Woundeded Warriors take part in trials for 2013 games

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Archery, volleyball take center stage at Fort Belvoir

U.S. Army Warrior Transition Command
After two grueling archery and sitting volleyball assessment and selection clinics, more than 40 wounded, ill and injured Soldiers and veterans from across the U.S. and Europe are steps closer to reaching their goal of representing the U.S. Army during the 2013 Warrior Games.
As part of the Army’s Warrior Games selection process, the Warrior Transition Command hosted the Army’s final archery and sitting volleyball trials on Fort Belvoir, Va., Feb. 25-March 1.
“Overall, we have conducted more than 15 training and accession clinics to prepare our athletes for competition during the 2013 Warrior Games,” said Master Sgt. Jarrett Jongema, Adaptive Sports & Reconditioning Branch noncommissioned officer in charge, Warrior Transition Command. “Army athletes have received the best training possible from some of the top subject matter experts in their sports.”
During the 2013 Warrior Games, slated for May 11-17, in Colorado Springs, Colo., athletes will compete in sitting volleyball, wheelchair basketball, swimming, cycling, track and field, archery and competitive shooting with hopes of being awarded a gold, silver, or bronze medal.
The first archery and sitting volleyball multi-sport clinic was held in Fort Belvoir, Va., the last week of October and a second clinic took place December 2012 at Fort Carson, Colo.
“From the start, our athletes focused on shooting the best shots they possibly could regardless of their skill level. Some came in with the knowledge required, while others had to be taught,” said Kevin Stone, head coach of the U.S. Army archery team.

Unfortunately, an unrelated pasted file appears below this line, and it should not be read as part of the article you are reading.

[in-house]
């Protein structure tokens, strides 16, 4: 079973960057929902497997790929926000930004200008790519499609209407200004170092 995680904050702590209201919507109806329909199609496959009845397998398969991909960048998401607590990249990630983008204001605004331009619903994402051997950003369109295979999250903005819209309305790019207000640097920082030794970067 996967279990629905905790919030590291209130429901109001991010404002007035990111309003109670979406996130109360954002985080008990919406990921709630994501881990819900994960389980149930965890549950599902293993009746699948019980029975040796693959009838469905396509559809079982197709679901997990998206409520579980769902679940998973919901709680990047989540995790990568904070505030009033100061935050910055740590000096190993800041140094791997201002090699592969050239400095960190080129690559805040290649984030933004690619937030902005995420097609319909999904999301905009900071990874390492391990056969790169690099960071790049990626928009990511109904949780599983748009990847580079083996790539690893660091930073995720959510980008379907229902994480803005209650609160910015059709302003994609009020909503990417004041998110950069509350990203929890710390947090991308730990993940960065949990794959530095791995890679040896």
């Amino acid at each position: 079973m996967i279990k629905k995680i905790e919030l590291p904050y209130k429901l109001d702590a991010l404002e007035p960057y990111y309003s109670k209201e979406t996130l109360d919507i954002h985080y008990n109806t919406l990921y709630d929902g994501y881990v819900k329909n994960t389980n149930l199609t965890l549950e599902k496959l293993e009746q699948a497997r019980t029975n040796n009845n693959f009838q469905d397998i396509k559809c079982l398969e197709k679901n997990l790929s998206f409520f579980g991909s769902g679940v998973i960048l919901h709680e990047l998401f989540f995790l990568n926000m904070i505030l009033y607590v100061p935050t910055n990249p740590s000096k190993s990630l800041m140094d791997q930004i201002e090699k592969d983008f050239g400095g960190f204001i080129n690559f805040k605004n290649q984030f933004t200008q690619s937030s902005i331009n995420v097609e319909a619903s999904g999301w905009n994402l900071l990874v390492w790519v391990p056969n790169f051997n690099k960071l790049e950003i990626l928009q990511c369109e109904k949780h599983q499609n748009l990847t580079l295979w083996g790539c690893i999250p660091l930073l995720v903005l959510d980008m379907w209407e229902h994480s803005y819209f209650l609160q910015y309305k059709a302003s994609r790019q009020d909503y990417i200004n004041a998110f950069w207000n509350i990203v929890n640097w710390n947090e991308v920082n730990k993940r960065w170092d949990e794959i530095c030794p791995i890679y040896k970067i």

Since 2005, Stone has worked with the U.S. Olympic Committee’s Paralympic Military Program and used his skills and expertise to train wounded, ill and injured service members to use adaptive sports as a part of their rehabilitation. Today, two times Paralympian and Army veteran Kevin Stone is doing what he loves best as the head coach for the Army archery team.
“We ran the clinics as if they were training at an Olympic Center or before a National Championship tournament,” said Stone. We relaxed the troops with music during practice and while scoring. The experienced troops did not miss a beat and the inexperienced troops were given separate and individual instruction before re-joining the main body. This practical immersion worked and was apparent in the scores they provided.”
Similar to the athletes; Stone understands what it means to face a traumatic injury and diligently work towards recovery. As an NCO and member of the U.S. Army Light Infantry, Stone sustained injuries to his neck as a result of a vehicle rollover and was pronounced as an incomplete quadriplegic. Today, Stone uses a wheelchair and needs the aid of a cane to stand or walk short distances.
Stone credits therapists and doctors at the VA hospital in Ann Arbor, Mich., where he received outpatient treatment to aid in his recovery.
“There was nothing ‘impossible’ at that hospital,” said Stone. “The only limitations you have are those you put on yourself.”
Stone has a record of success with focused training and competition in the sport of archery, winning his first bronze medal as part of the U.S. Paralympics’ historic team event at the 2004 Paralympics in Athens. At the 2008 Paralympic Games in Beijing he set two U.S. records in the initial qualification rounds using the recurve bow.
“I started my rehabilitation by using the adaptive sport of shooting and later crossed over to the sport of archery,” said Stone. “It has been an honor to have been able to serve as an athlete, it’s even more of an honor to serve our athletes as a coach and mentor.”